Tuesday, December 21, 2010

If You Aren’t Bleeding, You Aren’t Trying Hard Enough

One of my favorite mantras that I use to motivate myself and Jakob is, “If you aren’t bleeding, you aren’t trying hard enough.” I can’t remember when I heard it for the first time. It might have even been childhood. It seems like I have said it forever. Anyhow, today I was definitely trying hard enough. It has been quite awhile since I last crashed the bike. I ended a long crash free streak last week with my fall on the ice. This week it was another slippery surface. If I keep telling these stories I’m going to gain a reputation as a real klutz.

Like the day with the ice, I hadn’t really expected to encounter any adverse weather conditions. Actually, I hadn’t for the entire trip to work. It was a standard, overcast, cool and cloudy winter morning. I was enjoying the traffic level of downtown. The university’s finals were last week. The students were all now on Christmas break and the last 2 miles of the commute had far fewer cars than usual.

The best part of the ride was playing with a dump truck for a couple miles. He passed me just before having to stop at a red light. One of my favorite games is trying to stay with any car that passes me for as long as possible. The light turned green as I was approaching the back of the truck. All vehicles leave an area of disrupted air behind them. If you can get into that space, you can ride without any wind resistance. A bus, or dump truck, leaves an even larger area behind it than a smaller car. For the next mile I was able to draft behind him at a surprisingly fast pace. I always stay to one side and remain ready for them to suddenly stop. A face full of dump truck would not be the way to start a day off right. Unfortunately, our paths eventually separated and I had to face the wind on my own for the rest of the trip.

As I pulled into the parking lot at work, I let my traffic vigil down and began to relax. I have to ride across a large parking lot before making the final turn down the hill into the underground garage I park the bike in. The lot is a well maintained, freshly coated field of asphalt. Any moisture on the ground makes it extremely slippery on the bike. I hadn’t encountered any damp areas on my way in though so I was not expecting it to be slick. Fresh off of busy traffic filled roads, I often speed through the lot and lean hard into the final corner heading down the ramp into the garage. As I leaned into the turn this morning, I noticed the layer of morning mist covering the asphalt. It was about that time the back tire started to slide and down I went.

Of course I didn’t do this when nobody was watching. There was a vehicle coming out of the garage at the time and another one pulling in behind me. Like last week, it was another very graceful fall. Luckily, one of the rare skills I have is a tendency to wipe out in a well controlled fashion. I went down on my left hip and knee like I was sliding into a stolen base. I don’t think I was on the ground for even a full second before popping back onto my feet. Both cars pulled up with open windows to make sure I was alright. I was disappointed with myself that I missed another golden opportunity to jump to my feet and yell, “TADA!” One of these times I will remember. Instead I said, “I’m good, that happens all the time!” All the time might be a slight exaggeration but it sure seems like it the last 2 weeks.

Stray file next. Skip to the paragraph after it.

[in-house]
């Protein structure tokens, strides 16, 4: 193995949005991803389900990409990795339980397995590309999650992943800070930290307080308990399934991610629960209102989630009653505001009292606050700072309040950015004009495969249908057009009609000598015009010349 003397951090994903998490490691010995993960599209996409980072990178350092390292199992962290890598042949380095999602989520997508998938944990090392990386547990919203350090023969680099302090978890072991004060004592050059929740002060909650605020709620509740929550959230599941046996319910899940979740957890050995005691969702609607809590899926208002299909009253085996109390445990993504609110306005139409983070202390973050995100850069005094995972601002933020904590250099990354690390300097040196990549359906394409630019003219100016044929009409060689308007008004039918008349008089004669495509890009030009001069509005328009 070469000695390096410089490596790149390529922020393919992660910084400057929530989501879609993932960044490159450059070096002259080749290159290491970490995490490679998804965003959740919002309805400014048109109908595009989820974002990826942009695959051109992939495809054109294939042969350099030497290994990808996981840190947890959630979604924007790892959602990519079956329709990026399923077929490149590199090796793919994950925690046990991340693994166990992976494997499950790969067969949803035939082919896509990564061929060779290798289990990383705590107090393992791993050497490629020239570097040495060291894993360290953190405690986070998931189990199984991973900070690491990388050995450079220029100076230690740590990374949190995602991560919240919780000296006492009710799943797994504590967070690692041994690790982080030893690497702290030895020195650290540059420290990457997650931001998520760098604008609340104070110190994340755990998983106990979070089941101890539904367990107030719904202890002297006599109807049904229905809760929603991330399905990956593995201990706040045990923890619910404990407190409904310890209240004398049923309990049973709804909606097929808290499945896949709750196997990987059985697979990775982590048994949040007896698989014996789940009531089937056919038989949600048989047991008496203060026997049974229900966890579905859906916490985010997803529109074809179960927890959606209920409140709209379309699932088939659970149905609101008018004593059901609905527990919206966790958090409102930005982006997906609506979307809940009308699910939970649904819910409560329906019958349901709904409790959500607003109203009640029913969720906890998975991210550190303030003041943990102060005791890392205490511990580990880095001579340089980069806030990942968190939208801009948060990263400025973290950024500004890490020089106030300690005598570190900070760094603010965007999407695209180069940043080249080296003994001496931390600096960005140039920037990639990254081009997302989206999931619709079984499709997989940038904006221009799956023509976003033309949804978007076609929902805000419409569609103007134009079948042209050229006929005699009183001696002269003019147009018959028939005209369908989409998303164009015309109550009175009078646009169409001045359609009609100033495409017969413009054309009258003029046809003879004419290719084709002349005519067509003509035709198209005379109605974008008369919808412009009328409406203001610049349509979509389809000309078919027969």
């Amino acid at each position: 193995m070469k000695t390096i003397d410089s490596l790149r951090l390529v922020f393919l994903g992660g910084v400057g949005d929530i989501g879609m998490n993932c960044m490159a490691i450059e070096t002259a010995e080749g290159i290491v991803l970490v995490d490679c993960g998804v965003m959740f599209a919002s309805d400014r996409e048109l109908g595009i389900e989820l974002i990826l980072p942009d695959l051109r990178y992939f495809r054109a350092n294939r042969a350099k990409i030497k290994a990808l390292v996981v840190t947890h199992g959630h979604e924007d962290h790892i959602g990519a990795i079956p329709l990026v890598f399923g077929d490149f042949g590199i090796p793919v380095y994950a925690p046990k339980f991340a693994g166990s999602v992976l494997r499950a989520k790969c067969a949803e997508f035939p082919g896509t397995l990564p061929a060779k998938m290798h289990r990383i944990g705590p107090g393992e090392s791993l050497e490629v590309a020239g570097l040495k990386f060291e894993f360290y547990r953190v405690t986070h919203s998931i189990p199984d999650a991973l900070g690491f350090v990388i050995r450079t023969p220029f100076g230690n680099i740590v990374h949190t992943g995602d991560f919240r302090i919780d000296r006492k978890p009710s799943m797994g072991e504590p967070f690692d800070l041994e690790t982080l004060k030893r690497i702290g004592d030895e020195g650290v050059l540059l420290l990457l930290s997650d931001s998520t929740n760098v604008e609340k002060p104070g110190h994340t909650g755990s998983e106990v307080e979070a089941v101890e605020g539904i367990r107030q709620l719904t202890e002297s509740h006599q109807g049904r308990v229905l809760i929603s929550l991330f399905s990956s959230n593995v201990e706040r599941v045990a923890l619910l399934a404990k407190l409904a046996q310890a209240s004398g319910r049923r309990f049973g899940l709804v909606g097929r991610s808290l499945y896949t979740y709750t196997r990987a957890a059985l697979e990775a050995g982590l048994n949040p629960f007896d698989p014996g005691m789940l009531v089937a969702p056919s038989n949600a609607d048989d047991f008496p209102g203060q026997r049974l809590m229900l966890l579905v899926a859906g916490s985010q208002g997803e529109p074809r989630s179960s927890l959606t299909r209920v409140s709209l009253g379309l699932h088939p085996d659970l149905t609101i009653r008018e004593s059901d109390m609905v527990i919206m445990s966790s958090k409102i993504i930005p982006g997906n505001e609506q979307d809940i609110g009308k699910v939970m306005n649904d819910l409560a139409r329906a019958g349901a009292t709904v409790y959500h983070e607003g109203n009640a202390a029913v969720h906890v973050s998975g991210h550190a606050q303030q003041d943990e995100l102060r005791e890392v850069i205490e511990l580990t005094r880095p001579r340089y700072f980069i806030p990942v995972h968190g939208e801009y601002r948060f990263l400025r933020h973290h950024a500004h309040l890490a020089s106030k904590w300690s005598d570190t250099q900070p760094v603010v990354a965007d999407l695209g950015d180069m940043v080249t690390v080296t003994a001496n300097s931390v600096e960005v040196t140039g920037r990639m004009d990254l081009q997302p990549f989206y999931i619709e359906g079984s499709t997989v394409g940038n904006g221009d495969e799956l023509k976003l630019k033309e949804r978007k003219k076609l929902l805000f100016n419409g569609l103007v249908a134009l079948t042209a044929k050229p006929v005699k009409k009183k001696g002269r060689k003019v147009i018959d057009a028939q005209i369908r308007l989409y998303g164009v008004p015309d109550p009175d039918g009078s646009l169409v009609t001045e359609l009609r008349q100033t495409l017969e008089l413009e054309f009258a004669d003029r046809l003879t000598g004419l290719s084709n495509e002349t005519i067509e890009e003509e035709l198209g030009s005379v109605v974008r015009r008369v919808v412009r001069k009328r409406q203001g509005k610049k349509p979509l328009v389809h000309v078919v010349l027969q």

The only damage done was a small abrasion on my hip and on my knee. The strange thing is how I managed to scrape the skin off both places without tearing a hole in my thin polyester pants. Tomorrow I think I will take that last corner a little slower.

Sunday, December 12, 2010

First Snowfall

Winter has finally arrived in full force. Monday morning was a crisp 6 degrees with wind-chills reading in the negative. There had been flurries of snow throughout the night before but I didn’t see any accumulation on the road from my window. I thought the only hurdle of riding my bike to work would be dealing with the cold.

After 3 years of riding I have, piece by piece, collected all the technical clothing that I would need to be comfortable in just about any temperature. It’s possible to wear too much clothing even when it’s below freezing. Then you end up sweating like a pig which can lead to chills later or just feeling suffocated and weak for the entire ride. The converse is not putting enough on and finding yourself any where from chilly to suffering in pain and wondering about frostbite!

At this stage in the game I am pretty good at choosing the right articles of clothing for any given temperature while working out. If I were to sit still on the side of the road for an extended period however, I would most likely freeze to death. A mechanical failure of the bike would probably require picking up the bike and jogging to my location so that I didn’t freeze to death. On the bike, 6 degrees with a -8 wind-chill requires:

Heavy wool socks
2 pair of micro fleece pants
3 layers on top - Polyester base layer, heavy fleece 2nd layer, thin nylon windbreaker
Convertible mittens over thin wool glove liners.
Fleece hat.
Fleece scarf neck tube thing that I hate.
2 pair of neoprene booties over cycling shoes.

Snug as a bug. Well, almost. I should have worn a wind resistant layer on my legs. The wind-chill, combined with the wind of riding, had the front of my legs freezing and tingling. A much longer ride would have made me worry about damage but for the 30 minutes to work it was an amount of suffering that I could deal with.

My face was comfortable for part of the ride. After 15 or 20 minutes the following always occurs: The scarf tube thing catches all of the moisture that you are breathing out so the scarf and your face end up wet. Then you get too hot and need a fresh breath so you pull the stupid scarf tube thing down. Then, if you are bearded like I am, your beard which is wet from sweat freezes solid and crunches and cracks every time you move your mouth.